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(undergraduate) Algebraic Geometry Textbook Recomendations

I am interested in algebraic number theory and I am recently acquainted with the theory of valuations, which further leads to Riemann-Roch theory, and which is closely related to algebraic geometry, and the algebraic-K-theory.
Therefore, my problem is:

Are there excellent introductory books of the theory of Algebraic Geometry to recommend?

Since I know in general nothing about this theory, I may want a book which explains the ideas as clear as possible and which at the mean time contains as much material as possible.
If I am asking too much, then any good book in your view suffices.
Thanks very much.

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marked as duplicate by t.b., Qiaochu Yuan Mar 1 '11 at 13:35

This question has been asked before and already has an answer. If those answers do not fully address your question, please ask a new question.

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Possible duplicate: math.stackexchange.com/questions/1748/… –  Jesse Madnick Mar 1 '11 at 12:18
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It seems better to collect these recommendations at one place, therefore I'm voting to close. –  t.b. Mar 1 '11 at 12:39
    
Perhaps we shall make an area for this kind of questions... –  awllower Mar 1 '11 at 13:00
    
And I cannot find my community button, hence I will appreciate everyone who makes this community wiki, thanks. –  awllower Mar 1 '11 at 13:09

1 Answer 1

up vote 3 down vote accepted

As I mentioned at another post Teaching myself differential topology and differential geometry.

If you are interested in learning Algebraic Geometry I recommend the books of my Amazon list. They are in recommended order to learn from the beginning by yourself:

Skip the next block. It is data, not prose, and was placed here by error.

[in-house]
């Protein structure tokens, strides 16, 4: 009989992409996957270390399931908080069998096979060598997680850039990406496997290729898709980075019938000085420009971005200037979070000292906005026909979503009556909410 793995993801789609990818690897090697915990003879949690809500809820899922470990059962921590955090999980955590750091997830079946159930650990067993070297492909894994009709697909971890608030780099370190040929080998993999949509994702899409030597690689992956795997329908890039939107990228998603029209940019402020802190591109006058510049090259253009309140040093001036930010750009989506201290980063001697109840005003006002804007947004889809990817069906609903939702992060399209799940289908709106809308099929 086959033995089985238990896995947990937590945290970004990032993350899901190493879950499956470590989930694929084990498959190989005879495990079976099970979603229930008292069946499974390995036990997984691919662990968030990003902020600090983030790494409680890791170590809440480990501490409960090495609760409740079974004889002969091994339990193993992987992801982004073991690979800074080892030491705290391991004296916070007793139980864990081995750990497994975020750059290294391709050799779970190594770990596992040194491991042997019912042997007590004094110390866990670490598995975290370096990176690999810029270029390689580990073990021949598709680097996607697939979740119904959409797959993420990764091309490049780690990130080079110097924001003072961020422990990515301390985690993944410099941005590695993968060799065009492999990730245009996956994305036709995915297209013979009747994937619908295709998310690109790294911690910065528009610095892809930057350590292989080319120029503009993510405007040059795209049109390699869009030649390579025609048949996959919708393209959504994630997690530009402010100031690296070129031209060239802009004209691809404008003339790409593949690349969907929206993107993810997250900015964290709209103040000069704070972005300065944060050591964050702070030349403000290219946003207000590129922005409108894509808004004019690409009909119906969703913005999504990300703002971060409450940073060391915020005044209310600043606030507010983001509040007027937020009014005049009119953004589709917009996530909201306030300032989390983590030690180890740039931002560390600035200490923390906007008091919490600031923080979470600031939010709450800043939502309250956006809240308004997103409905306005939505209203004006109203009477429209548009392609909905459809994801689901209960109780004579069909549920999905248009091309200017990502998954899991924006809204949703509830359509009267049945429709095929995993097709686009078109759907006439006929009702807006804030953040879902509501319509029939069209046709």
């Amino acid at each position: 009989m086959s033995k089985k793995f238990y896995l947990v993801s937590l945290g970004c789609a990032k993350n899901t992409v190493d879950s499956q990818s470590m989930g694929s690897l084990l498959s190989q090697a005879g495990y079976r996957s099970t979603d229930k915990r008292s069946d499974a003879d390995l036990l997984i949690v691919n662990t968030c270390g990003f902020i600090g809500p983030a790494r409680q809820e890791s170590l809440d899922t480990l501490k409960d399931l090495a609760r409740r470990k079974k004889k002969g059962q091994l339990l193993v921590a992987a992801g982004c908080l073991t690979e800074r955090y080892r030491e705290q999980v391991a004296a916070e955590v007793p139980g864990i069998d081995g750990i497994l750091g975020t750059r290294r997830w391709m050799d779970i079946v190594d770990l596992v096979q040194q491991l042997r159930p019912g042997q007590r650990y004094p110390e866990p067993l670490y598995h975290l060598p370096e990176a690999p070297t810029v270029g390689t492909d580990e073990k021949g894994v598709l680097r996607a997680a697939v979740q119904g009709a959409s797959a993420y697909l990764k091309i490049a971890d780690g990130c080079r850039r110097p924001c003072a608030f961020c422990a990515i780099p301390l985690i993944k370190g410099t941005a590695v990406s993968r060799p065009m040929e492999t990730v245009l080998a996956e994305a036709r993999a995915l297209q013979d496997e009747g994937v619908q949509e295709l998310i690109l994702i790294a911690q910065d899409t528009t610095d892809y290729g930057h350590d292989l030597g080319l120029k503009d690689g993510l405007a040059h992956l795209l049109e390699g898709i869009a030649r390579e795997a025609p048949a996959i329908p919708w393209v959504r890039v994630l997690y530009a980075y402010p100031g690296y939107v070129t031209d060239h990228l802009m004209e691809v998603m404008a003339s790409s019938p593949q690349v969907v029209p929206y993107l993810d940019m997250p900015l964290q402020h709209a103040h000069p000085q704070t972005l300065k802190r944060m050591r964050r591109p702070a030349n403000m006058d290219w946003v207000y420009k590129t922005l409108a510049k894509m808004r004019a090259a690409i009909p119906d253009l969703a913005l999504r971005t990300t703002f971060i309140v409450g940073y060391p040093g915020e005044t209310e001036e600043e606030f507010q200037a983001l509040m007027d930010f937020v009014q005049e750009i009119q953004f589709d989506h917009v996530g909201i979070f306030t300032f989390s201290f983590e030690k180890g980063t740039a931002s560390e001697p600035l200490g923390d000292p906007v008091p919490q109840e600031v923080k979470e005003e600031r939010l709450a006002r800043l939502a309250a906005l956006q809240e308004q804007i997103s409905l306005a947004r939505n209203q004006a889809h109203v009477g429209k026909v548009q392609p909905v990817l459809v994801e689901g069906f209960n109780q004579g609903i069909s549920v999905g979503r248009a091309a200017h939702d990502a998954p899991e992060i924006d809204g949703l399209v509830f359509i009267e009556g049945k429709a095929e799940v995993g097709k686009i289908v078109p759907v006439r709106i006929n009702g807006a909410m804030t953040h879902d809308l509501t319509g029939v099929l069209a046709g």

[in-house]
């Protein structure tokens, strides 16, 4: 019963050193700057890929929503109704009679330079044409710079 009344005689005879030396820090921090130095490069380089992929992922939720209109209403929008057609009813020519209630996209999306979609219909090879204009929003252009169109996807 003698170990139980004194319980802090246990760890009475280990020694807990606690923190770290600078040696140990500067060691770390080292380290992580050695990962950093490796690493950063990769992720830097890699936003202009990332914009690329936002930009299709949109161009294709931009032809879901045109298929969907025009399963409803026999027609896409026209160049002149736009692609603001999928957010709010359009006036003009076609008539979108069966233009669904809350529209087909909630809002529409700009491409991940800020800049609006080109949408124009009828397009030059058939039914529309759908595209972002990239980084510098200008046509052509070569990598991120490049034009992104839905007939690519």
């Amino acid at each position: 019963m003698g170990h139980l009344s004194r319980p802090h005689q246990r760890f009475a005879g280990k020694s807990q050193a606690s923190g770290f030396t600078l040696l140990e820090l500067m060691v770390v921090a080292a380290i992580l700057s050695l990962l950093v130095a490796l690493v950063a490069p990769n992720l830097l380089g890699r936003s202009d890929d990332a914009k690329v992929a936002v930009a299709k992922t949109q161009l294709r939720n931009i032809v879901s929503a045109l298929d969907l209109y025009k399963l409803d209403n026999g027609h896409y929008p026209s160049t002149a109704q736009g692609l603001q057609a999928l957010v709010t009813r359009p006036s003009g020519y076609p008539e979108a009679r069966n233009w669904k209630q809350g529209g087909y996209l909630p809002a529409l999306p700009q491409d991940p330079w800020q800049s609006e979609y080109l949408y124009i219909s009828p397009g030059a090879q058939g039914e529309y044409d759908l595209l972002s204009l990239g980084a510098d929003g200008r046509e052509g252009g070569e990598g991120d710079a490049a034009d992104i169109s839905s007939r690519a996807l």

http://www.amazon.com/lm/RHQS8Y3V7LJRQ/ref=cm_pdp_lm_title_1

In particular, from that list, a quick path to understand basic Algebraic Geometry would be to read Bertrametti et al. "Lectures on Curves, Surfaces and Projective Varieties", Shafarevich's "Basic Algebraic Geometry" vol. 1, 2 and Perrin's "Algebraic Geometry an Introduction". But then you are entering the world of abstract algebra.

There is no a single complete book and much less explaining the ideas as clearly as possible. If you are starting from the very beginnig, I recommend these in this order: Karen Smith's, Beltrametti, Hulek, Safarechiv vol. 1, Perrin, Shafarevich vol. 2 and then scheme theory with Ueno's three volumes.... then you can jump with enough background to the bible by Hartshorne, or Griffiths/Harris for the more complex geometric side.

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Alvarez: As I said, I have some foundation to read the algebraic number theory while lack that of the algebraic geometry. And it seems that the books recommended here are all pretty suitable, and I cannot understand the Bible of Hartshorn indeed, anyway, thanks very much. –  awllower Mar 1 '11 at 12:53
    
And I will wait for other answers; nevertheless, if it turns out to be the best answer, I will accept it, I just want to wait, sorry. –  awllower Mar 1 '11 at 13:07
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would you mind moving this answer to the other question? –  Qiaochu Yuan Mar 1 '11 at 15:31
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I will elaborate more and move it, no problem. –  Javier Álvarez Mar 1 '11 at 16:32

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